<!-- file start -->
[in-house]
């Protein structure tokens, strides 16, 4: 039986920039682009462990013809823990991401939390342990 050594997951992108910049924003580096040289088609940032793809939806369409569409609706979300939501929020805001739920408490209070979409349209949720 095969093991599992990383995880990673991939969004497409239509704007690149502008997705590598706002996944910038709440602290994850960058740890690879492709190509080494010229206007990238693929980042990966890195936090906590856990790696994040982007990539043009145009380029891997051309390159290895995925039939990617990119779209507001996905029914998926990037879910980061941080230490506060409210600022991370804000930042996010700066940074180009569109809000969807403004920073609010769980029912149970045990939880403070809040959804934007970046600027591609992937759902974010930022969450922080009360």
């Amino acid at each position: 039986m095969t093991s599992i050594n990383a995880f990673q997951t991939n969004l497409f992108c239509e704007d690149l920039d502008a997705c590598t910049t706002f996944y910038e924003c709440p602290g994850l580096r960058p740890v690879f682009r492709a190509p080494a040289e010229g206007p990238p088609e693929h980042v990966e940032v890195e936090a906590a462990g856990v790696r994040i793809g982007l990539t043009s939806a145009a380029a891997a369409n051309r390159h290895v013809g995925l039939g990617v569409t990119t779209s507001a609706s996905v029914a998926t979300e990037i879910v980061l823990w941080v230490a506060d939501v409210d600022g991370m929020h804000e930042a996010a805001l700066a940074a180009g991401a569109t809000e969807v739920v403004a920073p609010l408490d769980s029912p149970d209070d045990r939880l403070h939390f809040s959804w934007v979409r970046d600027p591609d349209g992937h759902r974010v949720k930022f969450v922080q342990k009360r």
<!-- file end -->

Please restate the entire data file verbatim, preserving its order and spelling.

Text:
[in-house]
């Protein structure tokens, strides 16, 4: 039986920039682009462990013809823990991401939390342990 050594997951992108910049924003580096040289088609940032793809939806369409569409609706979300939501929020805001739920408490209070979409349209949720 095969093991599992990383995880990673991939969004497409239509704007690149502008997705590598706002996944910038709440602290994850960058740890690879492709190509080494010229206007990238693929980042990966890195936090906590856990790696994040982007990539043009145009380029891997051309390159290895995925039939990617990119779209507001996905029914998926990037879910980061941080230490506060409210600022991370804000930042996010700066940074180009569109809000969807403004920073609010769980029912149970045990939880403070809040959804934007970046600027591609992937759902974010930022969450922080009360």
């Amino acid at each position: 039986m095969t093991s599992i050594n990383a995880f990673q997951t991939n969004l497409f992108c239509e704007d690149l920039d502008a997705c590598t910049t706002f996944y910038e924003c709440p602290g994850l580096r960058p740890v690879f682009r492709a190509p080494a040289e010229g206007p990238p088609e693929h980042v990966e940032v890195e936090a906590a462990g856990v790696r994040i793809g982007l990539t043009s939806a145009a380029a891997a369409n051309r390159h290895v013809g995925l039939g990617v569409t990119t779209s507001a609706s996905v029914a998926t979300e990037i879910v980061l823990w941080v230490a506060d939501v409210d600022g991370m929020h804000e930042a996010a805001l700066a940074a180009g991401a569109t809000e969807v739920v403004a920073p609010l408490d769980s029912p149970d209070d045990r939880l403070h939390f809040s959804w934007v979409r970046d600027p591609d349209g992937h759902r974010v949720k930022f969450v922080q342990k009360r």